“Current” Events on Tides

Saltstraumenvideoblocks-whirlpools-of-the-maelstrom-of-saltstraumen-nordland-norway_hrqs7gkbw_thumbnail-full01.pngVideo Blocks

The strait at Saltstraumen is one of the most interesting straits on the planet, and it has to do with more than just its notable beauty. Saltstraumen is the location of one of the strongest tidal currents in the world. When the tides come in and out from the large bodies of water on either side of the strait, the water is confined to a much smaller space in the strait and rushes through at speeds up to 7 knots on inflow, and 8 knots on outflow. With water speeds like this, whirlpools form in the strait that can reach up to 10 meters in diameter. The water isn’t always rushing though. Since the tide comes in and then out, there is a point where the water is somewhat calm and crossable while everything is “turning around”. As the Earth spins, the sides closest and furthest from the Moon will experience high tide, and the perpendicular sides will be at low tide. So while the location is transitioning from being in a high tide orientation to a low tide orientation there is a time when the water is no longer being moved by the tidal force.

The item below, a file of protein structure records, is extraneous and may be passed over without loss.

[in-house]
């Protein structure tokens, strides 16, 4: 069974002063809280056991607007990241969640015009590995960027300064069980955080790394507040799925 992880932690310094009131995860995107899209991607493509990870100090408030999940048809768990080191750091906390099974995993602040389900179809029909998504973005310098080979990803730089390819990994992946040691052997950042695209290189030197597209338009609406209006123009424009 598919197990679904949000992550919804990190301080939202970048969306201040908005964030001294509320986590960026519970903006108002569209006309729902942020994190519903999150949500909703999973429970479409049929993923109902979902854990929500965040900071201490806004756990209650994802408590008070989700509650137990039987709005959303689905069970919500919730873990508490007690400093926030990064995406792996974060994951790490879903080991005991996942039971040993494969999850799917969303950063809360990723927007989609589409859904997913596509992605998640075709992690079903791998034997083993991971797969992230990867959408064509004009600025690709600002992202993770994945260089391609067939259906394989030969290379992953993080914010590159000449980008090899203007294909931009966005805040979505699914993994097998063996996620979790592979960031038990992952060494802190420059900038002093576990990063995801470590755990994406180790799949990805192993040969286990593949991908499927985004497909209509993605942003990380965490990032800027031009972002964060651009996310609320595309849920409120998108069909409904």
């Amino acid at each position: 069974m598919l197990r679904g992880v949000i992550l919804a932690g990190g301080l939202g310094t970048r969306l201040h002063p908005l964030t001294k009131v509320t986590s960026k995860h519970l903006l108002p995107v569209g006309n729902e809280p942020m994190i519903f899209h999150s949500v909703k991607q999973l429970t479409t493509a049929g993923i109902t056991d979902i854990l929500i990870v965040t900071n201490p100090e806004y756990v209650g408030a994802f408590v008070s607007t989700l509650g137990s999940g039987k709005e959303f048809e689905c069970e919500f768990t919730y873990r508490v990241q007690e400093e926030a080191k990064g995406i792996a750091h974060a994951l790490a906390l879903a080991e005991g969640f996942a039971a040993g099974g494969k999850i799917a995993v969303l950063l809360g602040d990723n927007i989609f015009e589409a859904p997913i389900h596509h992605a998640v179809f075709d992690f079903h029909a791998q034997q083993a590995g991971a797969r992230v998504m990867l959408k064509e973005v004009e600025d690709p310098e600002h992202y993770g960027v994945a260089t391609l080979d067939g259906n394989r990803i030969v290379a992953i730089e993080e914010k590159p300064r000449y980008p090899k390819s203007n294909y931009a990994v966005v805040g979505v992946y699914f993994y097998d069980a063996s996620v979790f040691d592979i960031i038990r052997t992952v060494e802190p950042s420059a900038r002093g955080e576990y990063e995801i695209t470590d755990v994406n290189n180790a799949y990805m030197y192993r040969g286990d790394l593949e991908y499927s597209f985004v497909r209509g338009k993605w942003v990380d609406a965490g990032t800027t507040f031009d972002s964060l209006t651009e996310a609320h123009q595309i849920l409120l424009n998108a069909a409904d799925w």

3 thoughts on ““Current” Events on Tides

  1. The Strait at Saltstraumen is able to go at speeds up to 8 knots, which is equal to 9.2 mph. I think it is interesting that this could be the strongest tides in the world, even though in a car the speed would seem really small. This is because it’s in an enclosed space. It’s such a beautiful place in Norway that I would love to visit!

    Liked by 1 person

  2. Wow, this is absolutely fascinating and beautiful! I knew tides could be drastic, but I didn’t realize they could cause so much extraneous motion (whirpools, etc.) besides the rising and falling of water. This post also helped me recognize that the magnitude of tides depends largely on how constricted the water is, i.e. it makes sense that the water would rise and fall further if it is confined to a smaller space, so we don’t observe tides nearly this large on the open ocean.


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